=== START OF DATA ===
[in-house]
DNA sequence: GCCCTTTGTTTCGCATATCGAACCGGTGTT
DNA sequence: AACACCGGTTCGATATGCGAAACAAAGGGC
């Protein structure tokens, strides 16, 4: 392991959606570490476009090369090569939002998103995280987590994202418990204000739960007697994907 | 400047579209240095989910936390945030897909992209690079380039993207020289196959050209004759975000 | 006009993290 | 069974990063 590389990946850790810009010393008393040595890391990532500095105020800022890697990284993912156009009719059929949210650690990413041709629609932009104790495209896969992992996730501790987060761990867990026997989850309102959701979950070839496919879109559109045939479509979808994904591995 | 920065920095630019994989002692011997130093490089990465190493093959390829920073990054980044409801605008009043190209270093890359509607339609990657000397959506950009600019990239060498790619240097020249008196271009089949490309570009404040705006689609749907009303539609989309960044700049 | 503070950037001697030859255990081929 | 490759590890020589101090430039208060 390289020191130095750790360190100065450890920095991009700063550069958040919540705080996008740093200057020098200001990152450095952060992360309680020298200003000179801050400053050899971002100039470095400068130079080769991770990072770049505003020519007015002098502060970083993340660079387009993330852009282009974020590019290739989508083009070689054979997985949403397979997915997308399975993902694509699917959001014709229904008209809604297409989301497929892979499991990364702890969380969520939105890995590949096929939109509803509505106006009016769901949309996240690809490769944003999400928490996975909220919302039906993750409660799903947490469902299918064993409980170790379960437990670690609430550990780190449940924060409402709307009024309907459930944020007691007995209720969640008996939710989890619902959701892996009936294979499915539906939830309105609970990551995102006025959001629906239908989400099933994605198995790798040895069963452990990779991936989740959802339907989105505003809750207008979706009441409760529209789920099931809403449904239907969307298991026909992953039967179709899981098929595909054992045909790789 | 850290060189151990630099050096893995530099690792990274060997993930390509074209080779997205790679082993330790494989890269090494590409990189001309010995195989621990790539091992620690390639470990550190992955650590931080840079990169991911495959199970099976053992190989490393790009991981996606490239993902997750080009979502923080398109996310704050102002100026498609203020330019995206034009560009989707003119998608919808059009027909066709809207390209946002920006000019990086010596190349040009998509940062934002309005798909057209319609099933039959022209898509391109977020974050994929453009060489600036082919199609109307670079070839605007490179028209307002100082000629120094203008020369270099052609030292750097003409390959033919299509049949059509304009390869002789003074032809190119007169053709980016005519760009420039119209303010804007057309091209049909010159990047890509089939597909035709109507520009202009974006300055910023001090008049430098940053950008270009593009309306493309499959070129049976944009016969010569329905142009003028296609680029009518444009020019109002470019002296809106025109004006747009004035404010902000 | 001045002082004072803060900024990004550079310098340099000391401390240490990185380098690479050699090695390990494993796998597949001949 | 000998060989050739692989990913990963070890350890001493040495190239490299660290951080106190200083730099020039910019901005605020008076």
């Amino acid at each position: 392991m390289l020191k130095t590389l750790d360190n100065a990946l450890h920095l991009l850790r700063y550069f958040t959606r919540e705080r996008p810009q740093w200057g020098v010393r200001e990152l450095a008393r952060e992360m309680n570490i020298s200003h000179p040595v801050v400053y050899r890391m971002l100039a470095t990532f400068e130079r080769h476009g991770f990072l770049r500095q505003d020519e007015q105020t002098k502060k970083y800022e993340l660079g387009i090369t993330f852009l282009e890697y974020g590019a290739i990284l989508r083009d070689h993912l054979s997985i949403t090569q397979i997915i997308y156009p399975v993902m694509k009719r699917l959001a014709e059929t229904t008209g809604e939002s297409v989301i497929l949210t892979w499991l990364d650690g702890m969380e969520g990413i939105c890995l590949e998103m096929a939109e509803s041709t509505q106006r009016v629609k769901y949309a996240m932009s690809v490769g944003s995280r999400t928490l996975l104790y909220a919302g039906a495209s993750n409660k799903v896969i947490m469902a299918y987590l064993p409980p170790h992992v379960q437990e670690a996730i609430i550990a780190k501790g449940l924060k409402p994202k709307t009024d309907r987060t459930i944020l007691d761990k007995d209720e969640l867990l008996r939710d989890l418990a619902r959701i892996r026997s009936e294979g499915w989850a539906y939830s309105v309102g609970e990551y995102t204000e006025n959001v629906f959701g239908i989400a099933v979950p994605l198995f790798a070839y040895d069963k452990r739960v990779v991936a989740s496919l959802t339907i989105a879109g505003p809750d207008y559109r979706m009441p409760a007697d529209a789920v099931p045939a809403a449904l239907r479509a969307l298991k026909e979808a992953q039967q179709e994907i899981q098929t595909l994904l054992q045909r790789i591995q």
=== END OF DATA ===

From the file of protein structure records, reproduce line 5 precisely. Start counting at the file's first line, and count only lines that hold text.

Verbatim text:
């Amino acid at each position: 392991m390289l020191k130095t590389l750790d360190n100065a990946l450890h920095l991009l850790r700063y550069f958040t959606r919540e705080r996008p810009q740093w200057g020098v010393r200001e990152l450095a008393r952060e992360m309680n570490i020298s200003h000179p040595v801050v400053y050899r890391m971002l100039a470095t990532f400068e130079r080769h476009g991770f990072l770049r500095q505003d020519e007015q105020t002098k502060k970083y800022e993340l660079g387009i090369t993330f852009l282009e890697y974020g590019a290739i990284l989508r083009d070689h993912l054979s997985i949403t090569q397979i997915i997308y156009p399975v993902m694509k009719r699917l959001a014709e059929t229904t008209g809604e939002s297409v989301i497929l949210t892979w499991l990364d650690g702890m969380e969520g990413i939105c890995l590949e998103m096929a939109e509803s041709t509505q106006r009016v629609k769901y949309a996240m932009s690809v490769g944003s995280r999400t928490l996975l104790y909220a919302g039906a495209s993750n409660k799903v896969i947490m469902a299918y987590l064993p409980p170790h992992v379960q437990e670690a996730i609430i550990a780190k501790g449940l924060k409402p994202k709307t009024d309907r987060t459930i944020l007691d761990k007995d209720e969640l867990l008996r939710d989890l418990a619902r959701i892996r026997s009936e294979g499915w989850a539906y939830s309105v309102g609970e990551y995102t204000e006025n959001v629906f959701g239908i989400a099933v979950p994605l198995f790798a070839y040895d069963k452990r739960v990779v991936a989740s496919l959802t339907i989105a879109g505003p809750d207008y559109r979706m009441p409760a007697d529209a789920v099931p045939a809403a449904l239907r479509a969307l298991k026909e979808a992953q039967q179709e994907i899981q098929t595909l994904l054992q045909r790789i591995q």